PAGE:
When I first started my internship most of my clients were home-based, which means I go into their homes to work with them. We’ve since had to shut down our home-based program (funding issues — although we still do some home-based work through our school program) so now I only have two clients to visit each week.
I love home-based work. It’s an honor to be invited into a client’s life in that literal way and it also gives me a much more full picture of what’s going on and what’s most important to her. I also really like that it allows people who have many barriers to counseling get the help that they need and deserve. All the home-based clients I have are mothers and all have transportation and childcare problems that make it impossible for them to get to my office. So I come to them — perfect!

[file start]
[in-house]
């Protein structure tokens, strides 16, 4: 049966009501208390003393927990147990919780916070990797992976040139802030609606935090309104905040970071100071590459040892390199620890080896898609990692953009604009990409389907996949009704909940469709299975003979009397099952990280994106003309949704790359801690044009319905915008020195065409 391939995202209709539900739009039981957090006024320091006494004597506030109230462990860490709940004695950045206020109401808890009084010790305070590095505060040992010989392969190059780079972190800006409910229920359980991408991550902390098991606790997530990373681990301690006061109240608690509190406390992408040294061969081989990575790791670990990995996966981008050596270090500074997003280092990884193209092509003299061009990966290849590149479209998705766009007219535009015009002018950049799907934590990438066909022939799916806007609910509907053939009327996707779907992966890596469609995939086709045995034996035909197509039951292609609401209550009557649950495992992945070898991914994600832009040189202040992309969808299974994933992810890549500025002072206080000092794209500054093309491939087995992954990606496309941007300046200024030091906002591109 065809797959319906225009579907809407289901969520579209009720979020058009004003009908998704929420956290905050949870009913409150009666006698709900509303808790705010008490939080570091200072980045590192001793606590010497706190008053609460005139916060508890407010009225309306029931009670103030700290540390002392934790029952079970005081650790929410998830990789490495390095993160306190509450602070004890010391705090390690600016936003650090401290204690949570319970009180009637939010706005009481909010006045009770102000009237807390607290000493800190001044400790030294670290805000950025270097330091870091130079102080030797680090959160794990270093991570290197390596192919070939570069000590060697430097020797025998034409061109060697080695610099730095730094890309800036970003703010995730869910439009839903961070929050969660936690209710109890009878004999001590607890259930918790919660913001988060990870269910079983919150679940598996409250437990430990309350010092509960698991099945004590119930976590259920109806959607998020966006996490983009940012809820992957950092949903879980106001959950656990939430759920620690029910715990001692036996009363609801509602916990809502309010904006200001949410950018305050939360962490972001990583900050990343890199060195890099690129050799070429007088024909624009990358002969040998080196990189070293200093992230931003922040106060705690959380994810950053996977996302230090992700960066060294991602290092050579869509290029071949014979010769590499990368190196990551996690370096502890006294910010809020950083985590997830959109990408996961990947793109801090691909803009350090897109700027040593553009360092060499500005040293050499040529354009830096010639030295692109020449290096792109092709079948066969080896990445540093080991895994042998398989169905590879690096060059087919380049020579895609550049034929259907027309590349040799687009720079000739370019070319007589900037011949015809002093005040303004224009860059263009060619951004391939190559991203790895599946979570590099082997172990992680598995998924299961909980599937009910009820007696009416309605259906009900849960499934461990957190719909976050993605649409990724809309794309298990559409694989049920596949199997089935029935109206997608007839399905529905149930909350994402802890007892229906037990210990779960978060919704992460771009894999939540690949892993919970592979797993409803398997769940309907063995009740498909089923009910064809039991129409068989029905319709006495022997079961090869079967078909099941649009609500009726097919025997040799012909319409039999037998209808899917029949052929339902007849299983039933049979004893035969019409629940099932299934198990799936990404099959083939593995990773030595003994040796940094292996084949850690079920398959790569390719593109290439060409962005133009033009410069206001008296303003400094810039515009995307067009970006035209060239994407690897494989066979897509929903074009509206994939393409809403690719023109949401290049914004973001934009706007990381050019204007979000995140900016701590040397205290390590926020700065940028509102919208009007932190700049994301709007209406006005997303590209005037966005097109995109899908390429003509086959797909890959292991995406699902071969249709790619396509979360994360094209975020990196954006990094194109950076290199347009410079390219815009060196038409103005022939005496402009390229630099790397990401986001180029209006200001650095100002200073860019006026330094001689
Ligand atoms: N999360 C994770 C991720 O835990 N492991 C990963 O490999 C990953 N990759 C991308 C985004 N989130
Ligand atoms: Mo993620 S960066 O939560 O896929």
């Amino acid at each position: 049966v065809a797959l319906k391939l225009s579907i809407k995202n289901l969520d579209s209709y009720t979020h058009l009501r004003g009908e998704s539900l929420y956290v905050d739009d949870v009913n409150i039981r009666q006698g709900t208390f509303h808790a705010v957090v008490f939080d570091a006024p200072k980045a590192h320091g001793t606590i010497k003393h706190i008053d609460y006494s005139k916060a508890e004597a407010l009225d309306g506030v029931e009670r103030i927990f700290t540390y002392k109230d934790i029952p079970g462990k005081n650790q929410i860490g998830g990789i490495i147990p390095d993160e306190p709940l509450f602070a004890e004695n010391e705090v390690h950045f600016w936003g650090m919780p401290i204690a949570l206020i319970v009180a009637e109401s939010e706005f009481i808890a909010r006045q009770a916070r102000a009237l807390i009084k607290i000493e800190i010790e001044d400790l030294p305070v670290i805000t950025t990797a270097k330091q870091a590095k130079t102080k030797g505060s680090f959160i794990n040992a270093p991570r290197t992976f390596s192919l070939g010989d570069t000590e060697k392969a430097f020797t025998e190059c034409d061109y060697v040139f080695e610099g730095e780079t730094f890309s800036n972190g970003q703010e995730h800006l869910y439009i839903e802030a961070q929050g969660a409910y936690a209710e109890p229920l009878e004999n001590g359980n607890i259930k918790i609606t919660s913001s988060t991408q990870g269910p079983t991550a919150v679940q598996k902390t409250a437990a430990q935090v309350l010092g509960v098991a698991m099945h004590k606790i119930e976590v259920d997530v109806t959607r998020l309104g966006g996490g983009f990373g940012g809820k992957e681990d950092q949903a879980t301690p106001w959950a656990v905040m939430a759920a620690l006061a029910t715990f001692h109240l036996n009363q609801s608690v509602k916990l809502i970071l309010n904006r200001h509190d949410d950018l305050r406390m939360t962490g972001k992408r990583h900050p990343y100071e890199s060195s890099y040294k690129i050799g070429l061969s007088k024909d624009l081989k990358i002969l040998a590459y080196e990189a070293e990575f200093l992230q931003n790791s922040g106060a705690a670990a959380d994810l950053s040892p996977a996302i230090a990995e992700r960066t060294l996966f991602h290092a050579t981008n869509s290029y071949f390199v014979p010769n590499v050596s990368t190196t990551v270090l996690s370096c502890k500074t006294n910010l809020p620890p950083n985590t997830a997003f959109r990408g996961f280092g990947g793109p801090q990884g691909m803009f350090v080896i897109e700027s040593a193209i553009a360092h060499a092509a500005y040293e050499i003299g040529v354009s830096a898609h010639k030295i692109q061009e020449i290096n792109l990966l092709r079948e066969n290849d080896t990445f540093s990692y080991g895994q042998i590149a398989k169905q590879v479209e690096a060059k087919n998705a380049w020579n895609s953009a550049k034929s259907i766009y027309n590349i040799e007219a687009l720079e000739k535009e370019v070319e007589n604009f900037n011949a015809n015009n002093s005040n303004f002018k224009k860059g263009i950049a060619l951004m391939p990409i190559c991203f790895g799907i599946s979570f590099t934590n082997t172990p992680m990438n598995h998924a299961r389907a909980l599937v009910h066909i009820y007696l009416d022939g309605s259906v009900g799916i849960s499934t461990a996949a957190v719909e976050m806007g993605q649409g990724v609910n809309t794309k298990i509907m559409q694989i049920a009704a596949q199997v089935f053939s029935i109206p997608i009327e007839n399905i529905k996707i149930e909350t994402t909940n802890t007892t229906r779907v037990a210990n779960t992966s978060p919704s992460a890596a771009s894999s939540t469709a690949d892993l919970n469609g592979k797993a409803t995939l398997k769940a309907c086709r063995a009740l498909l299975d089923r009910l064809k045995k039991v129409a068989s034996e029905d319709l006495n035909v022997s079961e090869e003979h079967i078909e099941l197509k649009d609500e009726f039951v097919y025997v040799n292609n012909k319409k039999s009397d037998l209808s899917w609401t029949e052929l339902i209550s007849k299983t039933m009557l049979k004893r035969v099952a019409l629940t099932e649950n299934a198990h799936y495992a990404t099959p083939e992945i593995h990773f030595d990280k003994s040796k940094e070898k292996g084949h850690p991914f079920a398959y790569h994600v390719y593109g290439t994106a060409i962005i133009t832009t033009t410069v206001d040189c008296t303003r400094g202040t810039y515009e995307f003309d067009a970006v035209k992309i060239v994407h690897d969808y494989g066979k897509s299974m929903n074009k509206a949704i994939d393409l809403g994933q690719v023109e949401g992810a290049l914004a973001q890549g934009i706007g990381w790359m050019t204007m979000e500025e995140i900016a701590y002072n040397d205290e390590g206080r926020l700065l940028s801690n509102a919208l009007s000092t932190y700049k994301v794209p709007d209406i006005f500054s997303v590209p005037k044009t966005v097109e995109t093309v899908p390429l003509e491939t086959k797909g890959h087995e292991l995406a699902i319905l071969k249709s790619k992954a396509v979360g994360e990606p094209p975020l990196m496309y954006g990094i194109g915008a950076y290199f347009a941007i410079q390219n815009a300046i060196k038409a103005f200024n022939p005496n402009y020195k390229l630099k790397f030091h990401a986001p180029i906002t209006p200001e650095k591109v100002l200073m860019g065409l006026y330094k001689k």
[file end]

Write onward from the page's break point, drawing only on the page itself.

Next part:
But home-based counseling can be complicated. The boundaries are different. Our ethical guidelines state that we can’t accept gifts from a client but can we accept a glass of water on a hot summer day? Is it ok if a client shows up to session in her pajamas? And what about all the things we learn about how to sit and where to sit and how to arrange our office chairs to promote sharing? Where does all of that go when you’re meeting in a client’s hotel room and sitting on the edge of her bed? I had questions about it and I wanted to talk to people more experienced than I am so I pitched an article to Counseling Today, which is the trade magazine for the American Counseling Association. The result, Home is where the client is, is in the September issue but you can read it online.